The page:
Following GTR for nonfunctioning pituitary adenomas, the 10-year chance of recurrence is low and the need for treatment even lower. After STR, although upfront radiation therapy may prevent progression, even without radiotherapy, the need for intervention at 10 years is only approximately 20% and a period of observation may be warranted to prevent unnecessary prophylactic radiation therapy. Tumor volume > 1 cm3, Knosp score ≥ 3, and Ki-67 ≥ 3% may be useful metrics to prompt closer follow-up or justify early prophylactic radiation therapy.
Brett E. Youngerman, Matei A. Banu, Mina M. Gerges, Eseosa Odigie, Abtin Tabaee, Ashutosh Kacker, Vijay K. Anand and Theodore H. Schwartz
The endoscopic endonasal approach (EEA) has gained increasing popularity for the resection of suprasellar meningiomas (SSMs). Appropriate case selection is critical in optimizing patient outcome. Long-term outcome data are lacking. The authors systematically identified preoperative factors associated with extent of resection (EOR) and determined the relationship between EOR and long-term recurrence after EEA for SSMs.
In this retrospective cohort study, the authors identified preoperative clinical and imaging characteristics associated with EOR and built on the recently published University of California, San Francisco resectability score to propose a score more specific to the EEA. They then examined the relationship between gross-total resection (GTR; 100%), near-total resection (NTR; 95%–99%), and subtotal resection (STR; < 95%) and recurrence or progression with Kaplan-Meier survival analysis.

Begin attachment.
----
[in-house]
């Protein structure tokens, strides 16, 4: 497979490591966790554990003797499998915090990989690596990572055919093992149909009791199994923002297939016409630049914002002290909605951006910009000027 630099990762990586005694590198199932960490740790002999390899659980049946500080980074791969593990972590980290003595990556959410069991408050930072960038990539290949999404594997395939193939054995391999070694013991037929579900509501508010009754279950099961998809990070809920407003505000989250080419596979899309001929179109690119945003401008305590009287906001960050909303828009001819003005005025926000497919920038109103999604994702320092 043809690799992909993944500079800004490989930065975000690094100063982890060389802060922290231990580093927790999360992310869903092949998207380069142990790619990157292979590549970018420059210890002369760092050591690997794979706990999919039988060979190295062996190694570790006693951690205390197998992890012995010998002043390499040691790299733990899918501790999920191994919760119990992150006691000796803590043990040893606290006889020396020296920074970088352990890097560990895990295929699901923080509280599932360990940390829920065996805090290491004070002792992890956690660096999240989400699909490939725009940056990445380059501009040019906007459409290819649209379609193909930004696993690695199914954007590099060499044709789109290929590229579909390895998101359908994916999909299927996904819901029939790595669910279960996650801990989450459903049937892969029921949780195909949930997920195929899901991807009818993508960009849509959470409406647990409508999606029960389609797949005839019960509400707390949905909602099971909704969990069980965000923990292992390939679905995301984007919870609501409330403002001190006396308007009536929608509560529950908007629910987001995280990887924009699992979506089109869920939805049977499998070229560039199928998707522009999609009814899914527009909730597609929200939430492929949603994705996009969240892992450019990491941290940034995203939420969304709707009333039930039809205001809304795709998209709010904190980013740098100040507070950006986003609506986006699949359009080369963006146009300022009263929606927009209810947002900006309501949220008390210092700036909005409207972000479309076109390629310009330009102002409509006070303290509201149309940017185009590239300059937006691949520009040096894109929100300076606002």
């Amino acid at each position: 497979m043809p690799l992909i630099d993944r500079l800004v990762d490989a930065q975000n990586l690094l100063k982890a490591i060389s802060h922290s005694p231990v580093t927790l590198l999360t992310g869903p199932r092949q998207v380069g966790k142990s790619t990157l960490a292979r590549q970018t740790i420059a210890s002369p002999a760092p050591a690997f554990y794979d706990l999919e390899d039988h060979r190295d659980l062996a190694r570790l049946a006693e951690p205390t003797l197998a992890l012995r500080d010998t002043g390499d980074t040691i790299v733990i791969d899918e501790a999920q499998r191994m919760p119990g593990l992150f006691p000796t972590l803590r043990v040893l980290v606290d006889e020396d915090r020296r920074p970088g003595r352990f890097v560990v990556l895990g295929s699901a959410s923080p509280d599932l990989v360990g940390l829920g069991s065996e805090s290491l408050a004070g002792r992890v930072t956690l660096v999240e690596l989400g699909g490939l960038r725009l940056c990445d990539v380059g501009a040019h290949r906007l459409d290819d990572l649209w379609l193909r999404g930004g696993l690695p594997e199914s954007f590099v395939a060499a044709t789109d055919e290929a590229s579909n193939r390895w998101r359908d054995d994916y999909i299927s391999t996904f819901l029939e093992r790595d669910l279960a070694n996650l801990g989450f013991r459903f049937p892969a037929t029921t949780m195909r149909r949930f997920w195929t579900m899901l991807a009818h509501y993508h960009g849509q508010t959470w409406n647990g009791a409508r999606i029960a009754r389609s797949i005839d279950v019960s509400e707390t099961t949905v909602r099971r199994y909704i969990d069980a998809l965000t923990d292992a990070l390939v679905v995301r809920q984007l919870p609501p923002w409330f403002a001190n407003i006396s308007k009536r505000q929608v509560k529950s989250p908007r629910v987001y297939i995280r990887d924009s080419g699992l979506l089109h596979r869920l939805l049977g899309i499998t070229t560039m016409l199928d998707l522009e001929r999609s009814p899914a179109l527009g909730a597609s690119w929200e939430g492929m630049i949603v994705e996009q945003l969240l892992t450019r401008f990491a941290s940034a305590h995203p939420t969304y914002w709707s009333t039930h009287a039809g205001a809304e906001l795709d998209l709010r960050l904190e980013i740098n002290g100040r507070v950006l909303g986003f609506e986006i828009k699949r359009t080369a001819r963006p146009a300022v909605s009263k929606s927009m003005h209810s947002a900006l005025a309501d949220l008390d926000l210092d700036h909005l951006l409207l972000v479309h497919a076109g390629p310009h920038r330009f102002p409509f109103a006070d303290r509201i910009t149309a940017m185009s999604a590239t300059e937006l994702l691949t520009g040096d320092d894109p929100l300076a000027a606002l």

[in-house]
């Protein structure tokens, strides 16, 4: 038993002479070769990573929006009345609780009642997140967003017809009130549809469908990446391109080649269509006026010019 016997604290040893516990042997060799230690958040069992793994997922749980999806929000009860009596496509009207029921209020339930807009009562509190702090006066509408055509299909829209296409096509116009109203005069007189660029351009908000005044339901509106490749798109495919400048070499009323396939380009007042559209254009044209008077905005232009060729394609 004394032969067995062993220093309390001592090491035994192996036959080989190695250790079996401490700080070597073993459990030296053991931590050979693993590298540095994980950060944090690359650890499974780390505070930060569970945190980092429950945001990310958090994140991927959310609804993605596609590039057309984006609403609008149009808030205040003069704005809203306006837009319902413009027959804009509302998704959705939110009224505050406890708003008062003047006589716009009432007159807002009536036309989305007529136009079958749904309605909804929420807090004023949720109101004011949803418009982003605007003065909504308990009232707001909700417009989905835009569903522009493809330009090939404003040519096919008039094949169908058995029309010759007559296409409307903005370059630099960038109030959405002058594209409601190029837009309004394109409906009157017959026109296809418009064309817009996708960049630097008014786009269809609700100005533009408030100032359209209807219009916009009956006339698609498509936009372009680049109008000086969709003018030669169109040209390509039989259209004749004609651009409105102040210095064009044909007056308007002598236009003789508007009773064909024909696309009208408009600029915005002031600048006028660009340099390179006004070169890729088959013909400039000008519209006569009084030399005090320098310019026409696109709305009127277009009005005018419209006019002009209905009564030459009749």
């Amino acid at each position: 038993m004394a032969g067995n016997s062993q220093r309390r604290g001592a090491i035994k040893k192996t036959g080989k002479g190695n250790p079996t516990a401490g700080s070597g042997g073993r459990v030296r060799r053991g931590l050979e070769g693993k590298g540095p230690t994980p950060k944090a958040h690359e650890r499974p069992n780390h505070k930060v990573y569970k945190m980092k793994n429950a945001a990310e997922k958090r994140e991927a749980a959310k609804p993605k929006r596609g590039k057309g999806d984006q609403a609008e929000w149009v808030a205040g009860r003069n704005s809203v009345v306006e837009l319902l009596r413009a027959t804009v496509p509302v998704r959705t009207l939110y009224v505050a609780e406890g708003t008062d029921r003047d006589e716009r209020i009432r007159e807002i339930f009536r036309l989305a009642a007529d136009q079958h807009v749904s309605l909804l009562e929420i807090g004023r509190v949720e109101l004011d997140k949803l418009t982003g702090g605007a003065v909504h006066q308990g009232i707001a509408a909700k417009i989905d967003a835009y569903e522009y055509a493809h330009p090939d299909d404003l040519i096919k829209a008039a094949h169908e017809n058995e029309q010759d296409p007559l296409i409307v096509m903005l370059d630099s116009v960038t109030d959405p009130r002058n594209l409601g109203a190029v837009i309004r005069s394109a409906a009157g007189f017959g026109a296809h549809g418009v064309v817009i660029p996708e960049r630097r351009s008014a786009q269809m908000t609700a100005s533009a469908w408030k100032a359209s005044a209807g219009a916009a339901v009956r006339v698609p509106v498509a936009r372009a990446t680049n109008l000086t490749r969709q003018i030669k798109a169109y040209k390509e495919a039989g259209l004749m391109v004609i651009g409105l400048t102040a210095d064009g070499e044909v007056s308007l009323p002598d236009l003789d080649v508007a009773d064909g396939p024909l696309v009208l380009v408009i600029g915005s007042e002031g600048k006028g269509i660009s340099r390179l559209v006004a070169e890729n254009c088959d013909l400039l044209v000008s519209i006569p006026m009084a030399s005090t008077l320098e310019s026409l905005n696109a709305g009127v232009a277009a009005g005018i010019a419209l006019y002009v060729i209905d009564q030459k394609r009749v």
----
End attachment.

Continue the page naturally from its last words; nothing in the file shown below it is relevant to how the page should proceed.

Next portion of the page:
A total of 51 patients were identified. Radiographic GTR was achieved in 40 of 47 (85%) patients in whom it was the surgical goal. Significant independent risk factors for incomplete resection were prior surgery (OR 25.94, 95% CI < 2.00 to 336.49, p = 0.013); tumor lateral to the optic nerve (OR 13.41, 95% CI 1.82–98.99, p = 0.011); and complete internal carotid artery (ICA) encasement (OR 15.12, 95% CI 1.17–194.08, p = 0.037). Tumor size and optic canal invasion were not significant risk factors after adjustment for other variables. A resectability score based on the multivariable model successfully predicted the likelihood of GTR; a score of 0 had a positive predictive value of 97% for GTR, whereas a score of 2 had a negative predictive value of 87.5% for incomplete resection. After a mean follow-up of 40.6 ± 32.4 months (mean ± SD), recurrence was 2.7% after GTR (1 patient with atypical histology), 44.4% after NTR, and 80% after STR (p < 0.0001). Vision was stable or improved in 93.5% and improved in 67.4% of patients with a preoperative deficit. There were 5 (9.8%) postoperative CSF leaks, of which 4 were managed with lumbar drains and 1 required a reoperation.
The EEA is a safe and effective approach to SSMs, with favorable visual outcomes in well-selected cases. The combination of postoperative MRI-based EOR with direct endoscopic inspection can be used in lieu of Simpson grade to predict recurrence. GTR dramatically reduces recurrence and can be achieved regardless of tumor size, proximity or encasement of the anterior cerebral artery, or medial optic canal invasion. Risk factors for incomplete resection include prior surgery, tumor lateral to the optic nerve, and complete ICA encasement.